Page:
Beliefnet
In this excerpt from his new book Godtalk: Travels in Spiritual America, author Brad Gooch describes his interactions with Trappist brothers at their monastery at Gethsemani.

Brother Lavrans Nielsen was tall, fair, balding and large boned, with a goatee-style moustache and beard, an intense, blue-eyed gaze, and spare, big hands. Born in Brooklyn of Scandinavian background and baptized as Donald Anthony, he'd entered the community in 1957, at age twenty. A self-taught artist, his haunting icons, executed in Greek and Russian styles, now dot the walls of the new guest rooms in small reproductions, so any visitor's memory of Gethsemani is colored by Lavrans's art.

During his time at the monastery he made grand liturgical banners in felt that hung over the abbey altar on feast days; linoleum block prints for community Christmas and Easter cards; woodcuts, engraving, and calligraphy for the new English liturgy texts; and abstract oil paintings in light colors, often multilayered and three-dimensional. In 1970, he exhibited his paintings at the J.B Speed Museum, and in 1975, at the Swearingen-Byck Gallery, both in Louisville. In 1976 Brother Lavrans left the monastery and moved to Atlanta, where he continued to paint in the abstract expressionist style. He died of AIDS in 1991, at age forty.

In a homily entitled "Remembering Lavrans," delivered on August 30, 1991, Father Matthew Kelty recalled Lavrans as following [Thomas] Merton's lead in folding art, contemplation, and a hermit's solitude into the Cistercian vocation: "His assignment one season was to operate the vacuum machine that drew the air from plastic sacks of quartered cheese rounds and sealed them. It was, of course, a monotonous routine that would drive a man like Lavrans into a high state of exasperation.

This went on, for the work had to be done, until he began to break out in large, ugly boils. So a halt was called, and the brother in charge made a bold move and offered a deal to Lavrans. If he would milk cows each morning-—no favorite among city monks-—and do the chores that went with it, he could have his afternoons for his art. Lavrans seized the opportunity. This was the first time any monk had been given official work time for something like art." To work on his paintings, he moved first to a gristmill with the cloister and then to his hermitage outside the cloister built for him by a friend. ...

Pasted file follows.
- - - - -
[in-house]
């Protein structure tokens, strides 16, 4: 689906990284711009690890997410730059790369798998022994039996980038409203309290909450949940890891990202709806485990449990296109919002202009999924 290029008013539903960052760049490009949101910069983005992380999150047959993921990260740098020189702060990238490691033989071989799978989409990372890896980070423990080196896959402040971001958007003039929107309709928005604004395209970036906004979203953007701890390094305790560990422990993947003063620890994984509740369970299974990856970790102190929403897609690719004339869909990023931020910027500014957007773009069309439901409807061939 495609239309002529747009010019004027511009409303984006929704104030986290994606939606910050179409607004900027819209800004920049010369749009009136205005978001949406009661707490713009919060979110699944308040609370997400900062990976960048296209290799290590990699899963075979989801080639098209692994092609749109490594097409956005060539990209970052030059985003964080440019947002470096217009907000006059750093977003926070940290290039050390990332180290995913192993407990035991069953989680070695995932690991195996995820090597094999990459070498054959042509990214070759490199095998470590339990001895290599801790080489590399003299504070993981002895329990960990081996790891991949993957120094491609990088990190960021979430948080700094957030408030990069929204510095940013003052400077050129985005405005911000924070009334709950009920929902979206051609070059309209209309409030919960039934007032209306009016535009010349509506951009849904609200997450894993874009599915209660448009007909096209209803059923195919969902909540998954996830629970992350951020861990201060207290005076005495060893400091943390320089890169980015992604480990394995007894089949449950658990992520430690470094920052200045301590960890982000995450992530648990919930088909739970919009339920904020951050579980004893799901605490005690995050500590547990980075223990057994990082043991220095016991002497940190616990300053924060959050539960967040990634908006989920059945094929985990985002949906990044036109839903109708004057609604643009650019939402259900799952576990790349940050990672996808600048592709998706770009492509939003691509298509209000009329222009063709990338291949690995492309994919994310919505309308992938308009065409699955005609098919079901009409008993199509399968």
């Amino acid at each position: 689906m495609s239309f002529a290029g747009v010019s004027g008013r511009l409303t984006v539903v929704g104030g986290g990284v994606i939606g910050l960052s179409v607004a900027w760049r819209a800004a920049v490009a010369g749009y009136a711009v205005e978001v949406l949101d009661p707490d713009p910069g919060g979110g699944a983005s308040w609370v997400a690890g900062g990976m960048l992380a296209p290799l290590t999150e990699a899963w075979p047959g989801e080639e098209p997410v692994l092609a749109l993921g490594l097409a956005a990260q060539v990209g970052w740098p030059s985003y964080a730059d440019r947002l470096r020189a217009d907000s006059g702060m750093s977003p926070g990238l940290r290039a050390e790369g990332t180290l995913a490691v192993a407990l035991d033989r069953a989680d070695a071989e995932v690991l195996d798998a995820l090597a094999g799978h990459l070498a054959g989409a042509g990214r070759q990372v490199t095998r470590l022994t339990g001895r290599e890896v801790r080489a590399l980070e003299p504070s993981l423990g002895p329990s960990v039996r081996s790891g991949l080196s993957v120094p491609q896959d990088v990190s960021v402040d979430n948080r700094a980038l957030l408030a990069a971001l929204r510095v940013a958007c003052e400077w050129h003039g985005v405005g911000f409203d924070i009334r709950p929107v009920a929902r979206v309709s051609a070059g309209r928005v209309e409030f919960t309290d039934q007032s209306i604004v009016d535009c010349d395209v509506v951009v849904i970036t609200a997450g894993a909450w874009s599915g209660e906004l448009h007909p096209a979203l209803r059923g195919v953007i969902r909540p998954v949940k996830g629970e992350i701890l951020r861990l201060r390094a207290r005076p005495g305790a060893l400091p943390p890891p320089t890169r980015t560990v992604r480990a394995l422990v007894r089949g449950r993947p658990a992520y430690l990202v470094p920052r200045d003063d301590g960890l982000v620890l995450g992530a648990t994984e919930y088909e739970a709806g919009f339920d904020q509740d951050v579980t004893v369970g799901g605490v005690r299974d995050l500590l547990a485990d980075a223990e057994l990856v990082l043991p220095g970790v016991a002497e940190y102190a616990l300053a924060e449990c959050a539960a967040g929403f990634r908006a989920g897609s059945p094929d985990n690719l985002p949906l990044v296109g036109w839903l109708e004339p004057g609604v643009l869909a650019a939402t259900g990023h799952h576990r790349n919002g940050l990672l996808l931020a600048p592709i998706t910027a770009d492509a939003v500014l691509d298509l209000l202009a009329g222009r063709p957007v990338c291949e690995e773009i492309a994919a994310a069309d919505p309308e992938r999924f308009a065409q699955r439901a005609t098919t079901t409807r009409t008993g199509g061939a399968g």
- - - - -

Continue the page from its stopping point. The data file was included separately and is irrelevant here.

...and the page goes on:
Lavrans's career as a monk was not only emblematic of various attempts to reinvent the Benedictine life after Vatican II, but also of the challenge of monastic life to the sexual revolution, which was moving full speed ahead in the culture at large. The vow of chastity had always presented challenges as far back as those Desert Fathers tempted by hallucinations of beautiful women visiting their isolated caves. (Chastity is a virtue in the Christian tradition. There is the example of Jesus remaining unmarried and celibate Saint Paul, who, in 1 Corinthians 7:8, urges, "To the unmarried and the widows I say that it is well for them to remain single as I do.")

But the 1970s in America are remembered in part for the growth of the women's and gay liberation movements. Certainly, for any gay monks who'd chosen a life of closeted solitude during a time of repression, this option of openness might well have caused new doubts. I remembered Brother Lavrans telling me somewhat nostalgically of the Greenwich Village he'd left twenty years earlier, and I'd sensed in his telling the conflicts he was experiencing and the lure of living on the outside.

As I'd heard the story at the time, later in that year he put on a pair of Wellington boots and blue jeans and took a plane back to New York City, where he went directly to Ty's and other gay bars on Christopher Street, undoubtedly a culture shock given the dramatic changes from the far gentler, bohemian period he'd known there in 1957. Either on the plane or at a bar, he met someone from Atlanta with whom he then lived unsuccessfully for a period of time. Whatever the details, Abbot Timothy confirmed that sexual liberation played a part in Lavrans's decisions. "With Brother Lavrans that was very much involved with some of this choices," the abbot told me.

"Because we've just been through an age of sexual liberation, it's most un-American to be celibate," the Benedictine monk Remy Rougeau wrote to me shortly after the publication in the summer of 2001 of his novel, "All We Know of Heaven," about life in a Trappist monastery much like the Canadian Abbey of Notre Dame des Prairies, where he spent six years in his early twenties. "Sexual expression is the ultimate freedom. And celibacy is construed as a form of repression. One may as well live in China as join a Cistercian abbey. But, of course, popular perception isn't necessarily welded to truth. Sexual expression doesn't always liberate people. Celibacy is not inevitably repressive. In fact, if people understood how celibacy, freely chosen, is superbly liberating, we'd have no shortage of monks and nuns."

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